League City's Walter Hall Park closed to become potential mass vaccination site

If the park becomes a hub, it would join two others currently established in the county: One is at the University of Texas Medical Branch hospital in Galveston, and the other hub is at the Galveston County Health District. The health district will offered the Moderna COVID-19 vaccine to those 65 years of age and older by appointment only after receiving 1,000 additional doses; appointments were filled within hours. (Eva Vigh/Community Impact Newspaper)
If the park becomes a hub, it would join two others currently established in the county: One is at the University of Texas Medical Branch hospital in Galveston, and the other hub is at the Galveston County Health District. The health district will offered the Moderna COVID-19 vaccine to those 65 years of age and older by appointment only after receiving 1,000 additional doses; appointments were filled within hours. (Eva Vigh/Community Impact Newspaper)

If the park becomes a hub, it would join two others currently established in the county: One is at the University of Texas Medical Branch hospital in Galveston, and the other hub is at the Galveston County Health District. The health district will offered the Moderna COVID-19 vaccine to those 65 years of age and older by appointment only after receiving 1,000 additional doses; appointments were filled within hours. (Eva Vigh/Community Impact Newspaper)

Editor's note: This story was updated at 6:08 p.m. Jan. 19 to reflect current vaccine appointment availability. Neither Galveston County hub is offering new vaccine appointments to residents as of the evening of Jan. 19.

Walter Hall Park in League City has been closed to the public as the county prepares the park to become a potential mass COVID-19 vaccination site, according to Galveston County social media posts.


The park, located at 807 Hwy. 3 N., closed starting Jan. 19 and will remain closed for the next 60-90 days, according to posts on Facebook and Twitter. The county has 19 other parks, according to its website.

If it becomes a hub, it would join two others currently established in the county: One is at the University of Texas Medical Branch hospital in Galveston, and the other hub is at the Galveston County Health District, according to the Texas Department of State Health Services.

The health district opened more appointment slots Jan. 19 to vaccinate individuals ages 65 and older, according to a media release from the League City Regional Chamber of Commerce. All appointments to claim one of the additional 1,000 doses sent to GCHD were filled the same day, according to a health district Facebook post.



Any Texas resident interested in receiving email updates on vaccine rollout can sign up on the health district's website. About 3,500 people have been fully vaccinated in the county, with more than 18,000 having received at least one dose, per DSHS data.

The hospital said it will receive 4,000 doses the week of Jan. 18, which will be distributed to high-risk individuals who had appointments canceled due to lack of supply, ABC 13 reported. The hospital will contact those individuals with canceled appointments directly. The shipment was allotted before the hospital had been designated as a hub.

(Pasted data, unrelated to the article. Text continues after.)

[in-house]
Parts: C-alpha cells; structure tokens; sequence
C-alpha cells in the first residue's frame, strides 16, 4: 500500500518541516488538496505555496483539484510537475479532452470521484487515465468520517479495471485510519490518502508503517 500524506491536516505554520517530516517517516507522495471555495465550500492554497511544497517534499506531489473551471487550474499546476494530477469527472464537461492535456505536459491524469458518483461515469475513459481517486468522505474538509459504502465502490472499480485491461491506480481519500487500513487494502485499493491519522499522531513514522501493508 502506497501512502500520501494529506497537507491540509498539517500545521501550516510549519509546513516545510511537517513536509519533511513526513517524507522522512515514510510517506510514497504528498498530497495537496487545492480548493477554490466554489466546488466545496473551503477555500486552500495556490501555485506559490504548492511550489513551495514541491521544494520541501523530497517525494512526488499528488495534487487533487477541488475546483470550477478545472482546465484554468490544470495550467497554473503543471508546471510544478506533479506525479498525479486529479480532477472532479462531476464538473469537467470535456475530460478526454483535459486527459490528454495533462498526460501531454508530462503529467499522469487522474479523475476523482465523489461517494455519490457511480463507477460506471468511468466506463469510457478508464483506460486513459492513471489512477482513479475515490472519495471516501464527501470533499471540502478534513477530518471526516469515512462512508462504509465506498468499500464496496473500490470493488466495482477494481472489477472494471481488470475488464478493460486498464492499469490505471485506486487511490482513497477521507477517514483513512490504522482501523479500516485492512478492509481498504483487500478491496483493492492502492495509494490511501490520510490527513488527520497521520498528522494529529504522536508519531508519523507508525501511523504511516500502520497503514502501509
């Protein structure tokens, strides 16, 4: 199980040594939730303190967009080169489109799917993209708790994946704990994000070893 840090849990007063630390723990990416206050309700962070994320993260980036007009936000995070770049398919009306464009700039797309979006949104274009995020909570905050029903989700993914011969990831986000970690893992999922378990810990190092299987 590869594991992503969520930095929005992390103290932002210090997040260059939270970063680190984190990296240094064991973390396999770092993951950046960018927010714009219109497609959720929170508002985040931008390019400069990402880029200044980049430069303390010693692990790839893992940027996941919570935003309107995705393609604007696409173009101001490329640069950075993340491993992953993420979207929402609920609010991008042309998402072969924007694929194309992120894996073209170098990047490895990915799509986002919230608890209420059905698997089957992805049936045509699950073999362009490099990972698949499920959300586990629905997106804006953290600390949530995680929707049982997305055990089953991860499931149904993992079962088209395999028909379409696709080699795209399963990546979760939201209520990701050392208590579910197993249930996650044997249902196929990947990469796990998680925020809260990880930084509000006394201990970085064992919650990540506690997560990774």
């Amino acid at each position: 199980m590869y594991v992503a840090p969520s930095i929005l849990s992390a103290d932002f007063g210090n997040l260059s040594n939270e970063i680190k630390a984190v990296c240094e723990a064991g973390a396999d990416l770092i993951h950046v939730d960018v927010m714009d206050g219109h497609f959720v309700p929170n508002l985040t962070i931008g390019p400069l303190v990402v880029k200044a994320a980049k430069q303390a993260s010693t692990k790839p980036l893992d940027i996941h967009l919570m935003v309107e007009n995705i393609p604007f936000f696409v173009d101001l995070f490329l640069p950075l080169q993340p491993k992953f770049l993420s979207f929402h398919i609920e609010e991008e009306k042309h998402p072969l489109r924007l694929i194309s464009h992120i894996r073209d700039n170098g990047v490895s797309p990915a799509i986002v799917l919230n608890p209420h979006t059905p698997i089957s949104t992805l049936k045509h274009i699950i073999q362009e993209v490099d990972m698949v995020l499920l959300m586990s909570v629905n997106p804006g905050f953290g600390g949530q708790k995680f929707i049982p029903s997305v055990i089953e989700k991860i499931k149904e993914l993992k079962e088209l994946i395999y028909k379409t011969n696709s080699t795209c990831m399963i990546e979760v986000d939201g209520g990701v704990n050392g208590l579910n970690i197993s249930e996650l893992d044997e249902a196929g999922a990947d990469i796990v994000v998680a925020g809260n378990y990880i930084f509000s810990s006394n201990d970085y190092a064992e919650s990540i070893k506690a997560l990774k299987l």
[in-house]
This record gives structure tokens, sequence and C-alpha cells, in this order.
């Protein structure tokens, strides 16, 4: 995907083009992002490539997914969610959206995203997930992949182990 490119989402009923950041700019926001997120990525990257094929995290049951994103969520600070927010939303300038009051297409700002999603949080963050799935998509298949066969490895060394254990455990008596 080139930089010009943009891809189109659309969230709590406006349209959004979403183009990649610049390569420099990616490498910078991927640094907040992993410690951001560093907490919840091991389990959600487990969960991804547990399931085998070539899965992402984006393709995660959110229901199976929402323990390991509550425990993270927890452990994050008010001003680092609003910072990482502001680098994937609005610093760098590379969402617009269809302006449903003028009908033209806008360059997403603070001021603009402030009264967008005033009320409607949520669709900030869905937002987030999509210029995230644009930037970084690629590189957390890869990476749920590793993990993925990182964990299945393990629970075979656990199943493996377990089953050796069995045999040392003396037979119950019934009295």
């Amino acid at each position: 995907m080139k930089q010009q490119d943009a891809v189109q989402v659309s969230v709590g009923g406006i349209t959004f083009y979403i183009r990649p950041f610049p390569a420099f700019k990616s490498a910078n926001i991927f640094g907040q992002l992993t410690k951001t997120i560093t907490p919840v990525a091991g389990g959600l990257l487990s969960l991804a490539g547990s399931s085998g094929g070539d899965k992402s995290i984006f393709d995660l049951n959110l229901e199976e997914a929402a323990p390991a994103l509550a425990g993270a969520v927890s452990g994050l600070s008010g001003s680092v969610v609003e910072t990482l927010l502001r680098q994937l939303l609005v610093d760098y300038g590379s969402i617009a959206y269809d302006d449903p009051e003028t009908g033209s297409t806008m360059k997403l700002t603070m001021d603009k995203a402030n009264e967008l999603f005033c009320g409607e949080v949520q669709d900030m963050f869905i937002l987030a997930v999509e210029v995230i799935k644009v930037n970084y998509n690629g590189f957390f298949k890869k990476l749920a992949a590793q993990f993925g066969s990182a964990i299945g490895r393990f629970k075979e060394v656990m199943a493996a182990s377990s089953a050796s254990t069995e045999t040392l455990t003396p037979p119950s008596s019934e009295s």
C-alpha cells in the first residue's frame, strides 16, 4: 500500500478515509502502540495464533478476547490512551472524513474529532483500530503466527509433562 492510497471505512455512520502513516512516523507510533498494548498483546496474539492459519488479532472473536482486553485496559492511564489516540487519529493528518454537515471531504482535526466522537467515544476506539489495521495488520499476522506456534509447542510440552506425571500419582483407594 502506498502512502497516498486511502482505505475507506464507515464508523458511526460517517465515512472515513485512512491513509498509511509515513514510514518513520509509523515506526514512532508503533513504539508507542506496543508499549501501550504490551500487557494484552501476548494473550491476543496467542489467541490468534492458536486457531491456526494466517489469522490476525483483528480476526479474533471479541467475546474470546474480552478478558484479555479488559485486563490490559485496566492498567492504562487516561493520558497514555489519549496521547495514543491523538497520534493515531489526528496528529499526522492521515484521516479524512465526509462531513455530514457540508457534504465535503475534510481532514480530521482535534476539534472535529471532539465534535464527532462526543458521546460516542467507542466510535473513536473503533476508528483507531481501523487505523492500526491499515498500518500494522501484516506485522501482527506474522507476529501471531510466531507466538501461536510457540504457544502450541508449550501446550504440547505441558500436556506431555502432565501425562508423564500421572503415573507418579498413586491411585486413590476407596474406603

"We've been asked to be able to vaccinate up to 2,000 people per day, and I think we're at that capacity right now,” Philip Keiser, Galveston County local health authority, told ABC 13 in regard to the UTMB hub’s activity. “We've also been told to expect to be able to vaccinate up to 5,000 people per site, per day, and that is going to take some time to get to that capacity, but we think we can do it.”

Keiser told ABC 13 the hospital expects to use up the vaccines in three to four days once they arrive the week of Jan. 18. During the week of Jan. 11, the hospital had to cancel 6,000 first dose appointments and ran out of vaccines by Jan. 13 after not receiving another shipment at the start of the week, ABC 13 reported.

The hospital will resume scheduling new appointments as soon as it receives sufficient vaccines for first doses, and it will communicate about vaccine hub activities including location and registration process once those arrangements have been finalized, according to UTMB’s COVID-19 Vaccine Information page.

People with appointments for a second dose are still scheduled to get them, hospital officials told ABC 13.

"We want to make sure that people we already promised the vaccine [to], that they get the vaccine," Keiser told ABC 13.

By Colleen Ferguson
A native central New Yorker, Colleen Ferguson worked as an editorial intern with the Cy-Fair and Lake Houston | Humble | Kingwood editions of Community Impact before joining the Bay Area team in 2020. Colleen graduated from Syracuse University in 2019, where she worked for the campus's independent student newspaper The Daily Orange, with a degree in Newspaper and Online Journalism from the S.I. Newhouse School of Public Communications and a degree in Spanish language and culture. Colleen previously interned with The Journal News/lohud, where she covered the commute in the greater New York City area.

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